Re: [xsl] Scope of variables

Subject: Re: [xsl] Scope of variables
From: Wendell Piez <wapiez@xxxxxxxxxxxxxxxx>
Date: Fri, 09 May 2003 13:11:21 -0400
At 04:46 AM 5/9/2003, David C wrote:
When I first was shown programming (Fortran at school in the mid 70's)
this aspect of fortran allowing variables to change their definition
was the main "strange" thing about programming languages that all the
books stressed. that programming languages had these strange imperative
features because they were designed to be easily executed by machines
rather than easily understood by humans.

A generation later and things have changed: machines are now more
powerful and so programming languages using more natural declarative
constructs are now feasible. Let the machine do the work and have the
language more suitable for humans. But things are not so simple, it
seems that in the intervening time humans have got used to the
imperative machine-oriented languages and are now unsettled by human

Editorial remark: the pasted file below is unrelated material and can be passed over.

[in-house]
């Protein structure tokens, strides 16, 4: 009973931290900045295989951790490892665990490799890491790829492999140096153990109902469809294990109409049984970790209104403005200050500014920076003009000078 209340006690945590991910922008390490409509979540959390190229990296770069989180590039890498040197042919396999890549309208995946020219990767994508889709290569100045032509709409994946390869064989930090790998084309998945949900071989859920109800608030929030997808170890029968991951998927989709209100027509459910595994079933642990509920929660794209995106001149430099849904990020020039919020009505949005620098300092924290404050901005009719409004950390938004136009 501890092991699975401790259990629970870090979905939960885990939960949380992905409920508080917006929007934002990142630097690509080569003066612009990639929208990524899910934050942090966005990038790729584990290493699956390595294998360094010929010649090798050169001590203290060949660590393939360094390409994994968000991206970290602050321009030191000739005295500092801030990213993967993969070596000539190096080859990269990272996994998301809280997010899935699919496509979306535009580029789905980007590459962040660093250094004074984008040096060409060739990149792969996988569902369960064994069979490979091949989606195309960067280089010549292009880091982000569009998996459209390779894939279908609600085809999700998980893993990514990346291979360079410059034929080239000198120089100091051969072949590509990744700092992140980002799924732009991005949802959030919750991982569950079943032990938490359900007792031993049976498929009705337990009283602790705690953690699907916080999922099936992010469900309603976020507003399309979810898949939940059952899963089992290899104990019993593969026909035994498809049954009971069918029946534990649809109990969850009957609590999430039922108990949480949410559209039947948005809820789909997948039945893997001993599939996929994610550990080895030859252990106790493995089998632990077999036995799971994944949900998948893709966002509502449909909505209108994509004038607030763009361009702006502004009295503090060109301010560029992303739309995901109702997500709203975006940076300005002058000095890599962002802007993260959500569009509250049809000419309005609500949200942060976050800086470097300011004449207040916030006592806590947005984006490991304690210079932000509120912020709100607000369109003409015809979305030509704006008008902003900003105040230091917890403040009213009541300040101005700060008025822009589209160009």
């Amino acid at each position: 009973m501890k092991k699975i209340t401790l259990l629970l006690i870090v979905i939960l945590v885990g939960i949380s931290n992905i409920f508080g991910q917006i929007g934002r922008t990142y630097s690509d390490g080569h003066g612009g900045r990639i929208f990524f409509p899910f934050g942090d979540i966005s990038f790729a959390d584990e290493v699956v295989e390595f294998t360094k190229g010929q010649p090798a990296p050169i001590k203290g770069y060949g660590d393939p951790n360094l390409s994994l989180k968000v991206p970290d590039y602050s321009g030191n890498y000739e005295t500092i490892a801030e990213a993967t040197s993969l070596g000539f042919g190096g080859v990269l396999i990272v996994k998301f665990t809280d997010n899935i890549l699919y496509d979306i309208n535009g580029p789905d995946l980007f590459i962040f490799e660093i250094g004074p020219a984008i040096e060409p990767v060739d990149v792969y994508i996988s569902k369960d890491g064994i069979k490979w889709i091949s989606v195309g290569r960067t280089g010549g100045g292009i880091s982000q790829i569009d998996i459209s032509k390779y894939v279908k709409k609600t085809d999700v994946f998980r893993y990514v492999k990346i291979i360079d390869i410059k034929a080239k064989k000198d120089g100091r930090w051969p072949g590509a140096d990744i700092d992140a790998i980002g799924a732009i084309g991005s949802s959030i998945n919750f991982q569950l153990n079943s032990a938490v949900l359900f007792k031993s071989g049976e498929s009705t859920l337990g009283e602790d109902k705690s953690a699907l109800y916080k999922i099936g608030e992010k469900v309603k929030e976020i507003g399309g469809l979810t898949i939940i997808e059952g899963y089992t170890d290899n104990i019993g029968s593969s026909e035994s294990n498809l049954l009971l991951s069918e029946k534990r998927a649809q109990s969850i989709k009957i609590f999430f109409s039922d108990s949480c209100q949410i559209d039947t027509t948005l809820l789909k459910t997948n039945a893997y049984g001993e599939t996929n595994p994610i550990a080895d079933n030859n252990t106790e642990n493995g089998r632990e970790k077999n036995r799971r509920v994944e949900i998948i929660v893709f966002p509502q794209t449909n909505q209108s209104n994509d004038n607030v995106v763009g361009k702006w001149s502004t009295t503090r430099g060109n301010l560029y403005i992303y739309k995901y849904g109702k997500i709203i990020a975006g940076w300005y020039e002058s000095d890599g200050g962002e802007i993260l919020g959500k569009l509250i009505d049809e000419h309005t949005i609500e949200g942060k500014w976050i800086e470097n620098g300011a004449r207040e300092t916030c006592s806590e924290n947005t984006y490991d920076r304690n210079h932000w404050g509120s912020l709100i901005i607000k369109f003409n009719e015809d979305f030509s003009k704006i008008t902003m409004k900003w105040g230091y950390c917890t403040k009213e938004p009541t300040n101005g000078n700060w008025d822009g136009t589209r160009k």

oriented declarative languages. You can't win....

As a footnote to what David says, as a "human-oriented declarative language" XSLT seems to work best (partly; and I say "seem" because (a) this is actually a bit complicated, and (b) I just use these machines I don't build them) when you let it *manage for you* the processing logic of the operation (by letting it execute, where possible, a tree traversal). These are "templates", not "subroutines", and variables are mainly used to hold values that you may want and need, not control the process flow. Not long ago on this list I suggested an XSLT transform needs to be seen as an *output specification*, not a process. (At which someone helpfully mentioned the functional view: you are designing a function in terms of outputs for given inputs, and shouldn't have to worry about how the machine goes about executing it.)

It takes a real shift in mind set, especially when you run into problems for which XSLT *doesn't* give you direct support, and you find yourself implementing loops by recursion, etc. Not that that can't be done -- it can, and has been.


___&&__&_&___&_&__&&&__&_&__&__&&____&&_&___&__&_&&_____&__&__&&_____&_&&_ "Thus I make my own use of the telegraph, without consulting the directors, like the sparrows, which I perceive use it extensively for a perch." -- Thoreau

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